In a new study, researchers found that SARS-CoV-2, the virus that causes COVID-19, can relieve pain.
The finding may explain why nearly half of people who get COVID-19 experience few or no symptoms, even though they are able to spread the disease.
The research was conducted by a team at the University of Arizona.
Many biological pathways signal the body to feel pain.
One is through a protein named VEGF-A, which plays a big role in blood vessel growth but also has been linked to diseases such as cancer, rheumatoid arthritis and, most recently, COVID-19.
Like a key in a lock, when VEGF-A binds to the receptor neuropilin, it initiates a cascade of events resulting in the hyperexcitability of neurons, which leads to pain.
In the study, the team found that the SARS-CoV-2 spike protein binds to neuropilin in exactly the same location as VEGF-A.
With that knowledge, they performed a series of experiments in the laboratory to test their hypothesis that the SARS-CoV-2 spike protein acts on the VEGF-A/neuropilin pain pathway.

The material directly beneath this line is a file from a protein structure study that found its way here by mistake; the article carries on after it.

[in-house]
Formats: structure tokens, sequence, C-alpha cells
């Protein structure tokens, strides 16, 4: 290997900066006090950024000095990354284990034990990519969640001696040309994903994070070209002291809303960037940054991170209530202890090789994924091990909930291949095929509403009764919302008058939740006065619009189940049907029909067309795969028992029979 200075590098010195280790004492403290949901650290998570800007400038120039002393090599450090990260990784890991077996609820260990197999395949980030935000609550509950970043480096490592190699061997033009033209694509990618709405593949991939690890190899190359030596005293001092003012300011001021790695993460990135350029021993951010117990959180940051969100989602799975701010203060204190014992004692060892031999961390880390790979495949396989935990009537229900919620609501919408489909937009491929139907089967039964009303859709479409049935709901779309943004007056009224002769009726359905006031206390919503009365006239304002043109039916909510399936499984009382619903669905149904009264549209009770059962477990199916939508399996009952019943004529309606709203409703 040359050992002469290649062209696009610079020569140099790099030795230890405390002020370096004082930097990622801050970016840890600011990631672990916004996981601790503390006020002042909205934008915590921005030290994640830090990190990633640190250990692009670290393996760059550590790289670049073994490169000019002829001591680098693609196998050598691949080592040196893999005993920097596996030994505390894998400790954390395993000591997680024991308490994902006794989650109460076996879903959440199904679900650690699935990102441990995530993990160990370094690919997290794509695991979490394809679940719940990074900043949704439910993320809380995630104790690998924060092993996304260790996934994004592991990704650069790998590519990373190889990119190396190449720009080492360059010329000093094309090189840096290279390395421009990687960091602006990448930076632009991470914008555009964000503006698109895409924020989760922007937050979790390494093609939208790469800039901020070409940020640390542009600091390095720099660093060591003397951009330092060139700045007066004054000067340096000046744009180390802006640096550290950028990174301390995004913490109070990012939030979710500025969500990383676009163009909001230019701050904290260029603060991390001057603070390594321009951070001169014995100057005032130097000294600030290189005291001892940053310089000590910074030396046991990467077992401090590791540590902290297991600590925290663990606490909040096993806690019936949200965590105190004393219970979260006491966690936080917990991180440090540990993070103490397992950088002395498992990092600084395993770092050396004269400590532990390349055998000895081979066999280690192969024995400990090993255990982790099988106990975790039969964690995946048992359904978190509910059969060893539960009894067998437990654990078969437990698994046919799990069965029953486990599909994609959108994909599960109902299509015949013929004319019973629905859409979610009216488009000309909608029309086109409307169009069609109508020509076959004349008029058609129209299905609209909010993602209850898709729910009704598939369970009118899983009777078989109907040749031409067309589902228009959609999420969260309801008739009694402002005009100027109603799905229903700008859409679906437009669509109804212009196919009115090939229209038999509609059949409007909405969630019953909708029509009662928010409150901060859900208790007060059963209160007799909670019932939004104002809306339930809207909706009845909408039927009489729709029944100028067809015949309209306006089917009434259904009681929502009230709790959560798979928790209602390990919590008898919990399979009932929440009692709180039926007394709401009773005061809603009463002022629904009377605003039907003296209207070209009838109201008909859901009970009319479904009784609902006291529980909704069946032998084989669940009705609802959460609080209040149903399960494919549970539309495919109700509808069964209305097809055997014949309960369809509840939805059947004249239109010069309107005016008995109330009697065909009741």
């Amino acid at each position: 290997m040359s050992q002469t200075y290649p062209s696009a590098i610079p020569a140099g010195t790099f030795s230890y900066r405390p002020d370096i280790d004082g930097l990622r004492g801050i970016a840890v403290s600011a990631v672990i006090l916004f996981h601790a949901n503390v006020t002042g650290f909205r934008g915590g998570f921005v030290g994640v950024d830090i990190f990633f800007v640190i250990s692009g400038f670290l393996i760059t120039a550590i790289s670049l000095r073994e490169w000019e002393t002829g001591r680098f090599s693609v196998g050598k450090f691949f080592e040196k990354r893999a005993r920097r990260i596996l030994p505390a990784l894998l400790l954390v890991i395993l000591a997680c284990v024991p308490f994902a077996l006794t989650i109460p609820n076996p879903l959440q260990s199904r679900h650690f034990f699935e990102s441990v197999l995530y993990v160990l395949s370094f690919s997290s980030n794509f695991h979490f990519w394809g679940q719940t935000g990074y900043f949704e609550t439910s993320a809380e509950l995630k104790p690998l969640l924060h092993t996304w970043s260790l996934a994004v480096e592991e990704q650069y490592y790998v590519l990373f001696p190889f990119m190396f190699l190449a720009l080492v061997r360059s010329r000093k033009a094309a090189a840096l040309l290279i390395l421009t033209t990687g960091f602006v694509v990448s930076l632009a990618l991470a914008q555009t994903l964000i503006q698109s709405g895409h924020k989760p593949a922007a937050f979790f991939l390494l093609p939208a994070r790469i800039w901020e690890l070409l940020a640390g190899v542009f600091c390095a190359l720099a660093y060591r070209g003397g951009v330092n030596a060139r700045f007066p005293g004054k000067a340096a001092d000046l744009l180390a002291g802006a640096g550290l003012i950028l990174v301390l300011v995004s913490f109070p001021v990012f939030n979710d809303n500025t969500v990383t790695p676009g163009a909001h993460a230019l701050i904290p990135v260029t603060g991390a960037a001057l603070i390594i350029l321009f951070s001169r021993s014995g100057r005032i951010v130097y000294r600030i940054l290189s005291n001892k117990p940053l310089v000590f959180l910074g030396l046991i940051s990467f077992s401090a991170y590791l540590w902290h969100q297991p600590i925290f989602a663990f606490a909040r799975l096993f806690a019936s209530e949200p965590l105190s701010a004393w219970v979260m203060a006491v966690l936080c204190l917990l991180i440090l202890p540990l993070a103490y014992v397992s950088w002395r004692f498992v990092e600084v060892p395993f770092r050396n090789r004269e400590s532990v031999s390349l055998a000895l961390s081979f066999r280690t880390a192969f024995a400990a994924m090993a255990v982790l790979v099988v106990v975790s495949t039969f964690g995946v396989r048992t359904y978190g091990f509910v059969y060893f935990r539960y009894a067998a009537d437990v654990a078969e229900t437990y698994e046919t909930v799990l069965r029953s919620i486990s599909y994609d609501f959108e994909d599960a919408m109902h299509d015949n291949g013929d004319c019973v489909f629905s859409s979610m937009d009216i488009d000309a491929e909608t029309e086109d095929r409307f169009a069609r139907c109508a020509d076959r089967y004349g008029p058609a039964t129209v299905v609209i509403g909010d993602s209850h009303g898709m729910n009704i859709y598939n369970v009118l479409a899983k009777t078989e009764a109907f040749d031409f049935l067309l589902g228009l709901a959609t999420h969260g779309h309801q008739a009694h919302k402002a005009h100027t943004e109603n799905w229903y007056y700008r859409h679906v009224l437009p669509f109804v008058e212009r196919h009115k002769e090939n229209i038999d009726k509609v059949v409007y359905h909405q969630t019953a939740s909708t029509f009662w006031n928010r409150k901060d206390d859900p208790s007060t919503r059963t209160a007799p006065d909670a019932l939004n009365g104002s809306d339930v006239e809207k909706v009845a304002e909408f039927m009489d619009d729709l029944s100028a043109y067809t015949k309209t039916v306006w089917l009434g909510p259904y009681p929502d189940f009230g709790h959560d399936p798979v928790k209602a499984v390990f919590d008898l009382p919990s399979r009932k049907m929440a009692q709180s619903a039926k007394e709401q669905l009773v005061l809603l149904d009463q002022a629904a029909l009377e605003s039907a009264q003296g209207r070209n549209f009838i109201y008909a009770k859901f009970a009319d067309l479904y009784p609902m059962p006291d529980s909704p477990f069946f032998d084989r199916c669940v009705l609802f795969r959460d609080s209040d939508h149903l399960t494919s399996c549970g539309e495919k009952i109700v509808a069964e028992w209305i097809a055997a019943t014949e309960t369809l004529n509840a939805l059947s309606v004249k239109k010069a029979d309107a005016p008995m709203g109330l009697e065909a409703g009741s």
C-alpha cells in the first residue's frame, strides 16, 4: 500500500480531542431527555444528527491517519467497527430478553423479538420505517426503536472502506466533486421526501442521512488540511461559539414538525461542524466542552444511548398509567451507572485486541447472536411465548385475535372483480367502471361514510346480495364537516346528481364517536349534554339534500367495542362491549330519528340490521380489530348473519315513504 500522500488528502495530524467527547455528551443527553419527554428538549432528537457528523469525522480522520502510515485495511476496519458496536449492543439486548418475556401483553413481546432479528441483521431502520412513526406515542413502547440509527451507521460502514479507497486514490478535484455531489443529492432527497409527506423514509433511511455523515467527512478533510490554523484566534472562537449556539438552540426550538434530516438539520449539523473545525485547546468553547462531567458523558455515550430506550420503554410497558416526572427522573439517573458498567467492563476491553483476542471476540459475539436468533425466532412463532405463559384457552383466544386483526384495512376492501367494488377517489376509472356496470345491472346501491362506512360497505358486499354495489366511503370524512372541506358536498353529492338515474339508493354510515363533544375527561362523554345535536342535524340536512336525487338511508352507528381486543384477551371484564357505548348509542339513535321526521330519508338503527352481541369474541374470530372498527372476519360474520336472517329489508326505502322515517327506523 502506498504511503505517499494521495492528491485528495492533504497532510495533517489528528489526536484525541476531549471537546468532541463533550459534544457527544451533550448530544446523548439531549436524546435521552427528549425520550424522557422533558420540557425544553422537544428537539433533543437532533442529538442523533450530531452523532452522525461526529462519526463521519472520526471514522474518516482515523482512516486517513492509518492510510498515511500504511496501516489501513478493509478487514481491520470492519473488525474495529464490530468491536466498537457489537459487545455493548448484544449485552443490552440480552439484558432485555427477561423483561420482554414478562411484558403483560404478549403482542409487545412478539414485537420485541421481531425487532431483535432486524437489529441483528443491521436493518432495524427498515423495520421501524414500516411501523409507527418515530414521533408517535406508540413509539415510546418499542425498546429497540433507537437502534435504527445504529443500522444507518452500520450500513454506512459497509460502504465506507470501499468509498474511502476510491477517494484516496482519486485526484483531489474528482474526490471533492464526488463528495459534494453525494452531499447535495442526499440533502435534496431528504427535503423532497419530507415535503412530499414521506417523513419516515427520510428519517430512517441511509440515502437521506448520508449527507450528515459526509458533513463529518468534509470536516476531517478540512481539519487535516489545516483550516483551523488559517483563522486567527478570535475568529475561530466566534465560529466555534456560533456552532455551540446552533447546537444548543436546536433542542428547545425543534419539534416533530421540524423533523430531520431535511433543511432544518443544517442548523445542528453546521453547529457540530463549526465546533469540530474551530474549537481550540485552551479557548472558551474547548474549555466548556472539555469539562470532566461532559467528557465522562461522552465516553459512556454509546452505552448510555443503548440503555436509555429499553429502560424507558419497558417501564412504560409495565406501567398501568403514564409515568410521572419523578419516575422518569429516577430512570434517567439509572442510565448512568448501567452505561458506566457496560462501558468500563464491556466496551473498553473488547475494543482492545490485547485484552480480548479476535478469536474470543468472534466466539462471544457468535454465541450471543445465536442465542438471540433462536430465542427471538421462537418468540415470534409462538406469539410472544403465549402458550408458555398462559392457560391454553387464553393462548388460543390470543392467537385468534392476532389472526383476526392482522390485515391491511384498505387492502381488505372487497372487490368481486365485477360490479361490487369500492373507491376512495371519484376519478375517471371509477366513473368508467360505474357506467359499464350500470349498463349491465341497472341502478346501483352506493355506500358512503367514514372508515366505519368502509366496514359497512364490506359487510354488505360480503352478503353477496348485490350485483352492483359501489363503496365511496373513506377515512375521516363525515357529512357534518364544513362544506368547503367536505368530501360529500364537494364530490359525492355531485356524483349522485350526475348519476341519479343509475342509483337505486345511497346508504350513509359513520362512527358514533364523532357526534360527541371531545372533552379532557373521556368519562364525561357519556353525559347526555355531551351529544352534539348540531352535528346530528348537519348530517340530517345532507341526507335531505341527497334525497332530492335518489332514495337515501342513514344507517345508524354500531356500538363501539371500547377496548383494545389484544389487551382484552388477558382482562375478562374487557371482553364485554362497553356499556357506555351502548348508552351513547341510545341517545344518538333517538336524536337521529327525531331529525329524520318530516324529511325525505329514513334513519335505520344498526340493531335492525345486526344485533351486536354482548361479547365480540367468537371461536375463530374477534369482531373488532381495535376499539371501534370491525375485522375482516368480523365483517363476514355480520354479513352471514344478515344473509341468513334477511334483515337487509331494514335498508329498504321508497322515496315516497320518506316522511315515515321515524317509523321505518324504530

They found the spike protein completely reversed the VEGF-induced pain completely.
The U.S. Centers for Disease Control and Prevention released updated data Sept. 10 estimating 50% of COVID-19 transmission occurs prior to the onset of symptoms and 40% of COVID-19 infections are asymptomatic.
This research raises the possibility that pain, as an early symptom of COVID-19, may be reduced by the SARS-CoV-2 spike protein as it silences the body’s pain signaling pathways.
The researchers are leveraging this unique finding to explore a novel class of therapeutics for pain as we continue to seek new ways to address the opioid epidemic.
One author of the study is Rajesh Khanna, Ph.D., a professor in the College of Medicine.
The study is published in Pain.
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